Hydrocephalus means that there is an excessive amountof CSF within the cranium. Although this also occurs in  cerebral atrophy, in practice the term hydrocephalus is used to describe different syndromes in which there is, or has been, obstruction to CSF outflow with consequent high pressure and dilatation of the cerebral ventricles. Exceptionally an increase in CSF production occurs.
• Infantile hydrocephalus
Enlargement of the head in infancy is diagnosed in about 1 in 2000 live births. There are several causes: ARNOLD-CHIARI MALFORMATION. There is elongation of the medulla and abnormal cerebellar tissue
(the tonsils) in the cervical canal. Associated spina bifida is common. Syringomyelia may develop. DANDy-WALKER SYNDROME. There is cerebellar hypoplasia and obstruction to the outflow foramina of the fourth ventricle.
STENOSIS OF THE AQUEDUCT OF SYLVIUS (Fig. 18.21). This may be either congenital or acquired following neonatal meningitis or haemorrhage.

Hydrocephalus in adult life

Infantile hydrocephalus not infrequently becomes symptomaticonly in adult life. The features are of headache, vomiting, papilloedema , ataxia and bilateral pyramidal signs.
Hydrocephalus in adults also occurs with:
TUMOURS OF THE POSTERIOR FOSSA AND BRAIN STEM. These obstruct the aqueduct or fourth ventricular outflow.
TUMOURS OF THE THIRD VENTRICLE. A colloid cyst of the third ventricle causes enlargement of the lateral entricles, headache and papilloedema.
NORMAL-PRESSURE HYDROCEPHALUS. In this syndrome enlarged cerebral ventricles occur without cortical atrophy. It presents with dementia, urinary incontinence and apraxia, usually in the elderly. The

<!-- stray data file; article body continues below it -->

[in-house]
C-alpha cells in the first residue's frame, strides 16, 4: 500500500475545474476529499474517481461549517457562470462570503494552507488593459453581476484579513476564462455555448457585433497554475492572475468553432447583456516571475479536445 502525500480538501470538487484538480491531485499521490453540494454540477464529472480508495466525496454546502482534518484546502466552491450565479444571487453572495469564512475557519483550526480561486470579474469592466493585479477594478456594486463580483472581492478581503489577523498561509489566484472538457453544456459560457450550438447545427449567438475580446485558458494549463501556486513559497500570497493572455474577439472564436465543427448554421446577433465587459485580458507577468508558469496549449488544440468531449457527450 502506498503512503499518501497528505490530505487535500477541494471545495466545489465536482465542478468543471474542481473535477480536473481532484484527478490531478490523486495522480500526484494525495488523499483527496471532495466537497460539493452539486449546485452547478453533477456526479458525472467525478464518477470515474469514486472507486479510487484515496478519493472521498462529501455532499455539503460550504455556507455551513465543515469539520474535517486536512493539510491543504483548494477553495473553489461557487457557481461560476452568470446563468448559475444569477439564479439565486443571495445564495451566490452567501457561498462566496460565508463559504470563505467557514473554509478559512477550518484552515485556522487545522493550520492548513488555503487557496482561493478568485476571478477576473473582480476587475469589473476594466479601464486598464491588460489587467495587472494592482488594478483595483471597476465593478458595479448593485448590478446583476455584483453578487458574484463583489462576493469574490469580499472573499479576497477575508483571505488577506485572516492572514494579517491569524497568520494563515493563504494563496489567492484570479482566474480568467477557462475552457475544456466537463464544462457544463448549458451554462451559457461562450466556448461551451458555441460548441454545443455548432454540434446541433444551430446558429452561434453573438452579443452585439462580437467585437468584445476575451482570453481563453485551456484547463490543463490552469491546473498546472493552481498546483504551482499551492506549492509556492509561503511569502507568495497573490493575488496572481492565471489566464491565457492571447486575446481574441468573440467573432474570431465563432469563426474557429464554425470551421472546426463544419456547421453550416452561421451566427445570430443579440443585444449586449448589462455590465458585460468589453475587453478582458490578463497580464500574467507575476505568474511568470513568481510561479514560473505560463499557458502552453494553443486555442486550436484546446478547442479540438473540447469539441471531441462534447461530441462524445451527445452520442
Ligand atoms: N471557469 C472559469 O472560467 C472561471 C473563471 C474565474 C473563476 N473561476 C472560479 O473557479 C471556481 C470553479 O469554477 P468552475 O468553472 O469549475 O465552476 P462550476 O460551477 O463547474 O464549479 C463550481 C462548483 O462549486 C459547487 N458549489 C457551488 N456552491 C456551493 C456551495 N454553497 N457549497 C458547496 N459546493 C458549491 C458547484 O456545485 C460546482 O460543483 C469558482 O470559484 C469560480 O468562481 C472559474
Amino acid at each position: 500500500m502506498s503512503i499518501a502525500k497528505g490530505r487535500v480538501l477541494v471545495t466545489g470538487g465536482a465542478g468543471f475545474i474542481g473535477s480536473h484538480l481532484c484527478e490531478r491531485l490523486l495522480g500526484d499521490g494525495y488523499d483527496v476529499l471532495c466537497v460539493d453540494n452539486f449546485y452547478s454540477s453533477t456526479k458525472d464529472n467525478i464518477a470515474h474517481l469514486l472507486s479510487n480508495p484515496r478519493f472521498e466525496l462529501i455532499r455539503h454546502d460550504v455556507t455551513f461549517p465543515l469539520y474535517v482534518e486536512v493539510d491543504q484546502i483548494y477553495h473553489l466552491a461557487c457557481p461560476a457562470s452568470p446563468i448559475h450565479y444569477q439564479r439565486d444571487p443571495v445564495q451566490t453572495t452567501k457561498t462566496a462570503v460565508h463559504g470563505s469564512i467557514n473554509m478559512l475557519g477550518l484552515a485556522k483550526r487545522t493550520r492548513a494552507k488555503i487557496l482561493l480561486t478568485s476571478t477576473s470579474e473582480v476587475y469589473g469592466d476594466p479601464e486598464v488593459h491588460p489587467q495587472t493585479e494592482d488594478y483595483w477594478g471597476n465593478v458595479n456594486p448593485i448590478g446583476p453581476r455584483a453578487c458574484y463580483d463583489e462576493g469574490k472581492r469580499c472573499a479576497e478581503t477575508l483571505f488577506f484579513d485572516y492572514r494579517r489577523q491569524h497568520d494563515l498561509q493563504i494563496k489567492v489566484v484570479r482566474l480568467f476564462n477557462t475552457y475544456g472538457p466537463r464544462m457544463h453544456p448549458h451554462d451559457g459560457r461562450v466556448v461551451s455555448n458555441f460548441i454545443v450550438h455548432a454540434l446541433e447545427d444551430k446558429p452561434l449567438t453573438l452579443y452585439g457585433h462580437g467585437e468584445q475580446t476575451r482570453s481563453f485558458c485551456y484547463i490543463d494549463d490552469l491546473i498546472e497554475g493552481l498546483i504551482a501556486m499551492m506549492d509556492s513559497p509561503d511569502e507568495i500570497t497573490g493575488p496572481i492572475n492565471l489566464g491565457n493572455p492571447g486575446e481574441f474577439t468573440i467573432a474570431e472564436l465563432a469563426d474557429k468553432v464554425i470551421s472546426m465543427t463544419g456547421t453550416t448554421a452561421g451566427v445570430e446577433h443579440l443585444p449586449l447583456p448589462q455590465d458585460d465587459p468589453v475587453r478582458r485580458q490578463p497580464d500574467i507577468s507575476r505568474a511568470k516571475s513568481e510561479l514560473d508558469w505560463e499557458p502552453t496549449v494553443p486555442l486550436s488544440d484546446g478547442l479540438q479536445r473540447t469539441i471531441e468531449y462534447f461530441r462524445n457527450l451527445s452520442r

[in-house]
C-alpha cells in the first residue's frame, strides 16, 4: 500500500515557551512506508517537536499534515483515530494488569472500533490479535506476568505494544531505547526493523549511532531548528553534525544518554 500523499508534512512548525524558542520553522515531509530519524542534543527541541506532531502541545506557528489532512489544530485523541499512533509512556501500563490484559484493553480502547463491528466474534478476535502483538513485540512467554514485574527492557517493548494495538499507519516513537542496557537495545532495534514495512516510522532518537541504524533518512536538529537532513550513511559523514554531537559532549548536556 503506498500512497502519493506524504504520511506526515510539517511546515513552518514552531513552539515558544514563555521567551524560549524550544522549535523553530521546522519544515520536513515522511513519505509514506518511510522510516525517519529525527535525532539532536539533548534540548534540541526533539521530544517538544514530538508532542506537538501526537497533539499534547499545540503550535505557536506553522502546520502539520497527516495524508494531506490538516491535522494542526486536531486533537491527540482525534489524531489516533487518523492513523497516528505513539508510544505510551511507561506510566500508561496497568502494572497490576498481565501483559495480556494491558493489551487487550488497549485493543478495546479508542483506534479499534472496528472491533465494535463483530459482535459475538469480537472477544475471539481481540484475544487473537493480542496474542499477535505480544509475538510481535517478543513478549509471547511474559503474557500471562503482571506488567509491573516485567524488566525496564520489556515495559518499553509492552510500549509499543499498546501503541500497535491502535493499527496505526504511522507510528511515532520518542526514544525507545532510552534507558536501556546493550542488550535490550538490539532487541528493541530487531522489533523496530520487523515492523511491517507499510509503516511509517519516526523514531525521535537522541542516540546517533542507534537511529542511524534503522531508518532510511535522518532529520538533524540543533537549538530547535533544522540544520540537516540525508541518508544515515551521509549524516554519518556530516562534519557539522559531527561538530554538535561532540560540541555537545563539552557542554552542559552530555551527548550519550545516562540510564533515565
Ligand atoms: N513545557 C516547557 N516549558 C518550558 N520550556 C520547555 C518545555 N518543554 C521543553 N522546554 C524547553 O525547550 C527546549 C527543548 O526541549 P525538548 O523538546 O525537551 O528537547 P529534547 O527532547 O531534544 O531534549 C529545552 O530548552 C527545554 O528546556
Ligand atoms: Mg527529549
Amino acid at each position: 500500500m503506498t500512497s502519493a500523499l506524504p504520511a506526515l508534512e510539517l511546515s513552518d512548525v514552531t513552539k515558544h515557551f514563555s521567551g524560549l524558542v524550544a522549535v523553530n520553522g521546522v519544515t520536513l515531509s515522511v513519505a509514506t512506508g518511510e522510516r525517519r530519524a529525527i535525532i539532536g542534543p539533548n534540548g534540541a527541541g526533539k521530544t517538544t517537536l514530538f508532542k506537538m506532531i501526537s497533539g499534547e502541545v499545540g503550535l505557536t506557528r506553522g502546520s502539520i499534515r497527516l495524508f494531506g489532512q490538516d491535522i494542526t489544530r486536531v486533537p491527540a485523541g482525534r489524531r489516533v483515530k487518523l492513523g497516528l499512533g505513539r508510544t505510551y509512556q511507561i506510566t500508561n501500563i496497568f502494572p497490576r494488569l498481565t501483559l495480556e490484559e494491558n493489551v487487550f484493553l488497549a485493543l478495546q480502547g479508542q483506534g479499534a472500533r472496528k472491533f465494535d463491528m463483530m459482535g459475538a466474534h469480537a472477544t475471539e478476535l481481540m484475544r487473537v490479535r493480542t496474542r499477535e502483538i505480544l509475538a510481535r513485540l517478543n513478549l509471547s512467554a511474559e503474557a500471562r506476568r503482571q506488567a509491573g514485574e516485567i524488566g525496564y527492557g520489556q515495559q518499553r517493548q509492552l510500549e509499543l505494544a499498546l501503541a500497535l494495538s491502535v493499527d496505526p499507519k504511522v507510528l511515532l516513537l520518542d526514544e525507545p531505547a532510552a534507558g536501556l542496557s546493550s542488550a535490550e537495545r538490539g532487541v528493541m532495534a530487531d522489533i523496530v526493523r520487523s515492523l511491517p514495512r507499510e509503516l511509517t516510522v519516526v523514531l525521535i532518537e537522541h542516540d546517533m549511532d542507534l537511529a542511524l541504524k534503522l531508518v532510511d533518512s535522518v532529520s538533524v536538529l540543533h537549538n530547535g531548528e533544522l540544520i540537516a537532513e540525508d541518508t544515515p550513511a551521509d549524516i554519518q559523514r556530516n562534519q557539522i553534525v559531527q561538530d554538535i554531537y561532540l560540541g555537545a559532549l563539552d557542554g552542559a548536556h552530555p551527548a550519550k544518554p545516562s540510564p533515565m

CSF pressure is characteristically normal. It is currently thought that this syndrome is the late result of previous episodes of high pressure, though usually of unknown cause.
PAPILLOMA OF THE CHOROID PLEXUS. This is an extremely rare neoplasm that secretes CSF. Ventriculo-atrial or ventriculo-peritoneal shunting may be necessary when hydrocephalus is diagnosed.


Idiopathic (or benign) intracranial hypertension
This syndrome consists of marked papilloedema without other signs in patients who are subsequently shown to have neither a mass lesion nor an increase in ventricular size. It occurs mainly in obese young women with vague menstrual irregularities. Steroid therapy is sometimes thought to be a cause and many other drugs have seen occasionally implicated. Other causes of papilloedema should be excluded. The condition is benign only in that it is not fatal. Infarction of the optic nerve occurs (with consequent blindness) when the papilloedema is severe and longstanding. Surgical decompression or shunting may be necessary. Thiazide diuretics appear to reduce the intracranial pressure in this condition. Weight reduction is important.

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